# American Institute of Mathematical Sciences

2011, 8(3): 841-860. doi: 10.3934/mbe.2011.8.841

## The replicability of oncolytic virus: Defining conditions in tumor virotherapy

 1 Mathematics Department, College of William and Mary, Williamsburg, VA 23187, United States

Received  June 2010 Revised  October 2010 Published  June 2011

The replicability of an oncolytic virus is measured by its burst size. The burst size is the number of new viruses coming out from a lysis of an infected tumor cell. Some clinical evidences show that the burst size of an oncolytic virus is a defining parameter for the success of virotherapy. This article analyzes a basic mathematical model that includes burst size for oncolytic virotherapy. The analysis of the model shows that there are two threshold values of the burst size: below the first threshold, the tumor always grows to its maximum (carrying capacity) size; while passing this threshold, there is a locally stable positive equilibrium solution appearing through transcritical bifurcation; while at or above the second threshold, there exits one or three families of periodic solutions arising from Hopf bifurcations. The study suggests that the tumor load can drop to a undetectable level either during the oscillation or when the burst size is large enough.
Citation: Jianjun Paul Tian. The replicability of oncolytic virus: Defining conditions in tumor virotherapy. Mathematical Biosciences & Engineering, 2011, 8 (3) : 841-860. doi: 10.3934/mbe.2011.8.841
##### References:
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##### References:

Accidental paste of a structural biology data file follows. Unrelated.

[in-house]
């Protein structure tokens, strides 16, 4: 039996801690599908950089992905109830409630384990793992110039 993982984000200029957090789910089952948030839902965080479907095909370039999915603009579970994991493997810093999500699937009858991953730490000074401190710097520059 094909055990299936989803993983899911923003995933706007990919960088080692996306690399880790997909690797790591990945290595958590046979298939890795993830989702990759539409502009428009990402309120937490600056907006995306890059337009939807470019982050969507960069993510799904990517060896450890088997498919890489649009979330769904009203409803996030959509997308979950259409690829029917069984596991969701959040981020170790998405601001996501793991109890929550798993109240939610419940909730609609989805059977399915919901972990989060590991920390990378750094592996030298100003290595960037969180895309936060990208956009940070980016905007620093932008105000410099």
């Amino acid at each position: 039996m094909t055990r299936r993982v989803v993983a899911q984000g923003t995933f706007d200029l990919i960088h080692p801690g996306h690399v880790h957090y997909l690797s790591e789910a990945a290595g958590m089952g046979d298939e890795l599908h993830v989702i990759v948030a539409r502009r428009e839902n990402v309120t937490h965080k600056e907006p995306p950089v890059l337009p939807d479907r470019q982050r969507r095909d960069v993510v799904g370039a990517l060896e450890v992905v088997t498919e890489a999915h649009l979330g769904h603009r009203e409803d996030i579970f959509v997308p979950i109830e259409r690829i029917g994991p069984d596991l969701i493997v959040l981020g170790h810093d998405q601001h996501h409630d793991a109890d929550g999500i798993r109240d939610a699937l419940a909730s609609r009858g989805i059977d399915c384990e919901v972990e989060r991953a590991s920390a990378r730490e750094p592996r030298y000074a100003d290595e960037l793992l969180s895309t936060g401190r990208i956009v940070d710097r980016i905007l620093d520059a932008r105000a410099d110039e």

[1] M. Aghi and R. L. Martuza, Oncolytic viral therapy-the clinical experience, Oncogene, 24 (2005), 7802-7816. doi: 10.1038/sj.onc.1209037. [2] Z. Bajzer, T. Carr, K. Josic, S. J. Russel and D. Dingli, Modeling of cancer virotherapy with recombinant measles viruses, J. Theoretical Biology, 252 (2008), 109-122. doi: 10.1016/j.jtbi.2008.01.016. [3] J. Carr, "Applications of Centre Manifold Theory," Applied Mathematics Sciences, 35, Springer-Verlag, New York-Berlin, 1981. [4] E. A. Chiocca, Oncolytic viruses, Nature Reviews, Cancer, 2 (2002), 938-950. doi: 10.1038/nrc948. [5] D. Dingli, M. D. Cascino, K. Josić, S. J. Russell and Z. Bajzer, Mathematical modeling of cancer radiovirotherapy, Math. Biosci., 199 (2006), 55-78. doi: 10.1016/j.mbs.2005.11.001. [6] A. Friedman, J. P. Tian, G. Fulci, E. A. Chiocca and J. Wang, Glioma virotherapy: Effects of innate immune suppression and increased viral replication capacity, Cancer Research, 66 (2006), 2314-2319. doi: 10.1158/0008-5472.CAN-05-2661. [7] B. A. Fuchs and V. I. Levin, "Functions of A Complex Variable," Pergamon Press, London, 1961. [8] G. Fulci, et al, Cyclophosphamide enhances glioma virotherapy by inhibiting innate immune responses, PNAS Proceedings of the National Academy of Sciences of the United States of America, 103 (2006), 12873-12878. [9] B. D. Hassard, N. D. Hazzarinoff and Y.-H. Wan, "Theory and Applications of Hopf Bifurcation," Cambridge, 1981. [10] H. Kambara, H. Okano, E. A. Chiocca and Y. Saeki, An oncolytic HSV-1 mutant expressing ICP34.5 under control of a nestin promoter increases survival of animals even when symptomatic from a brain tumor, Cancer Res., 65 (2005), 2832-2839. doi: 10.1158/0008-5472.CAN-04-3227. [11] A. S. Novozhilov, F. S. Berezovskaya, E. V. Koonin and G. P. Karev, Mathematical modeling of tumor therapy with oncolytic viruses: Regimes with complete tumor elimination within the framework of deterministic models, Biology Direct, 1 (2006), 1-18. doi: 10.1186/1745-6150-1-6. [12] Y. Tao and Q. Guo, The competitive dynamics between tumor cells, a replication-competent virus and an immune response, J. Math. Biol., 51 (2005), 37-74. doi: 10.1007/s00285-004-0310-6. [13] D. Vasiliu and J. P. Tian, Periodic solutions of a model for tumor virotherapy, Discrete and Continuous Dynamical Systems Ser. S, 4 (2011), 1587-1597. doi: 10.3934/dcdss.2011.4.1587. [14] L. M. Wein, J. T. Wu and D. H. Kirn, Validation and analysis of a mathematical model of a replication-competent oncolytic virus for cancer treatment: Implications for virus design and delivery, Cancer Res., 63 (2003), 1317-1324. [15] D. Wodarz, Viruses as antitumor weapons: Defining conditions for tumor remission, Cancer Res., 61 (2001), 3501-3507. [16] D. Wodarz and N. Komarova, Towards predictive computational models of oncolytic virus therapy: Basis for experimental validation and model selection, PloS ONE, 4 (2009), e4271. doi: 10.1371/journal.pone.0004271. [17] D. Wodarz, Gene therapy for killing p53-negative cancer cells: Use of replicating versus nonreplicating agents, Hum. Gene Ther., 14 (2003), 153-159. doi: 10.1089/104303403321070847. [18] J. T. Wu, H. M. Byrne, D. H. Kirn and L. M. Wein, Modeling and analysis of a virus that replicates selectively in tumor cells, Bull. Math. Biol., 63 (2001), 731-768. doi: 10.1006/bulm.2001.0245.
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